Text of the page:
Steps from the dramatic geothermal area at Krýsuvík Seltún lies the sweeping blue expanse of Kleifarvatn Lake. Nestled below a steep mountain, the seemingly deserted space is an attractive spot for a quiet walk. A small path circles the lake, jogging around the water's edge and over small black lava rocks. Not only is this picturesque lake the largest on the Reykjanes Peninsula, but it is also said to be inhabited by a monster. The serpent-like creature, the size of a large whale, has been spotted surfacing for two-minute intervals.
Another unique feature of this incredibly deep lake (97 m – 318 feet -- at its deepest point) is that it has no visible surface drainage, meaning no rivers run to or from it. Because of this, the water level only changes with the groundwater, which has varied almost 4 metres (13 feet) in a few decades. After the earthquake of 2000, a fissure formed below the lake and it started to drain quickly. But the fissure has since been refilled and the lake has returned to its previous levels. Today, Kleifarvatn Lake is an attraction for walkers, hikers, birdwatchers, and fishermen seeking the trout that thrive in its waters.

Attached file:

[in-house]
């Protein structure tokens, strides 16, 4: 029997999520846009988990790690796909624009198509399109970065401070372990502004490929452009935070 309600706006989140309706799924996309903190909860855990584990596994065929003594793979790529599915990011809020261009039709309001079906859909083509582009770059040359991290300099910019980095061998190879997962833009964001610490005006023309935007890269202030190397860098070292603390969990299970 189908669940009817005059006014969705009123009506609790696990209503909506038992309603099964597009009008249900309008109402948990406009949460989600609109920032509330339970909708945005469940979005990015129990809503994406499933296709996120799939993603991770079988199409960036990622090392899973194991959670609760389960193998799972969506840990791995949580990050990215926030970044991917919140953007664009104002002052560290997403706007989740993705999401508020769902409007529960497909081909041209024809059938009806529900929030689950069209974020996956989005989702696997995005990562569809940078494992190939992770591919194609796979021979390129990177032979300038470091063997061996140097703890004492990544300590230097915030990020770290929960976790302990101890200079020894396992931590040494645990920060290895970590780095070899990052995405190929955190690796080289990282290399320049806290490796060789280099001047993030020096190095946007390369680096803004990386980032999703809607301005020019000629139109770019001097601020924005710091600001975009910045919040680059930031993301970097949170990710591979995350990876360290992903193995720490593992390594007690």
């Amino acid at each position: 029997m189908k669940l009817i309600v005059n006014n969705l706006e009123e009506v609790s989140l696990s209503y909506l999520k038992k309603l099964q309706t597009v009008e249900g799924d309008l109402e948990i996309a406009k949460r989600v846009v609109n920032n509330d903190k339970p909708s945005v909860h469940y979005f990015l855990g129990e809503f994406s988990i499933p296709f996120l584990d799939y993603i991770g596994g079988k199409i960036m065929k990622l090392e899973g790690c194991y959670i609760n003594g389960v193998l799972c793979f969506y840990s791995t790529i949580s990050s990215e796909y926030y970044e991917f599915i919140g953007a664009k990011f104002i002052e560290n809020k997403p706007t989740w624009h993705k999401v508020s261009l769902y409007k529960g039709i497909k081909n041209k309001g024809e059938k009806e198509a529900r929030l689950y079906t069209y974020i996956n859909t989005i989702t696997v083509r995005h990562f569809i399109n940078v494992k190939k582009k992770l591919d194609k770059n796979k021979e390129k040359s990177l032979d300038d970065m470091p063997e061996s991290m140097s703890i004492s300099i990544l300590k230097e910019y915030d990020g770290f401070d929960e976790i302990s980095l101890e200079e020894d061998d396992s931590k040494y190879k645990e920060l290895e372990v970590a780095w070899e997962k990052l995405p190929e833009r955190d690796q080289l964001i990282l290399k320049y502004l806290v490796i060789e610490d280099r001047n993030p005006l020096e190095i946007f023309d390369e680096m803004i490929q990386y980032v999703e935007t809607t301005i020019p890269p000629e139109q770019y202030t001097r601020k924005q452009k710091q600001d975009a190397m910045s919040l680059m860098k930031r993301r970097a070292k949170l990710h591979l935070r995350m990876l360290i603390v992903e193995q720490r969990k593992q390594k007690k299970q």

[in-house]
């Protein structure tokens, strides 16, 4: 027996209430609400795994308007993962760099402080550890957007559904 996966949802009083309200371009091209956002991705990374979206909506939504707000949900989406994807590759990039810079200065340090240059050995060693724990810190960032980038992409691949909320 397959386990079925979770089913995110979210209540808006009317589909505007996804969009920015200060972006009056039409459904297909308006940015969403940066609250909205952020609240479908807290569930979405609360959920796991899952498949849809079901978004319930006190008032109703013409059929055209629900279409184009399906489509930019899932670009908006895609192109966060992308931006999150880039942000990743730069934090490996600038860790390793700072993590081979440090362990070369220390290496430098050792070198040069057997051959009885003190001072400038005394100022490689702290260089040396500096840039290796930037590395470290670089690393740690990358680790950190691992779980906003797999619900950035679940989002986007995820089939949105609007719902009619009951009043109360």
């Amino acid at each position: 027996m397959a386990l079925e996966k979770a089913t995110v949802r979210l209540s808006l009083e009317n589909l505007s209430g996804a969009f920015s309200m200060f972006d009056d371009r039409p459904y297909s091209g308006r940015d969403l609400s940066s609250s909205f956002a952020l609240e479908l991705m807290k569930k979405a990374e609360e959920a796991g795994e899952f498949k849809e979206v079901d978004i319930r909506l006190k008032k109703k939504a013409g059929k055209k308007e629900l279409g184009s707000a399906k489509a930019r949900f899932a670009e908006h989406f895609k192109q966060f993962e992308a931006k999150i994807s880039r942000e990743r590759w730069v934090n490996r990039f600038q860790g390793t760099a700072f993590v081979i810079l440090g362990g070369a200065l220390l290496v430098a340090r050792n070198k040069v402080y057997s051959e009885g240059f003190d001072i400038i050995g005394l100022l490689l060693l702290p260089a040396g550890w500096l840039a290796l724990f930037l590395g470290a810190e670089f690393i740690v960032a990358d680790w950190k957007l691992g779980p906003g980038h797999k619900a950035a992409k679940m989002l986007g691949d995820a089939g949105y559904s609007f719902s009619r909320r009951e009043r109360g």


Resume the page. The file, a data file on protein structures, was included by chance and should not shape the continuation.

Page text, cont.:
On your way to Kleifarvatn, be sure to check out the Krýsuvík Geothermal Area for a stunning experience in the area. Contact the Tourist Information Centre for further information about the area.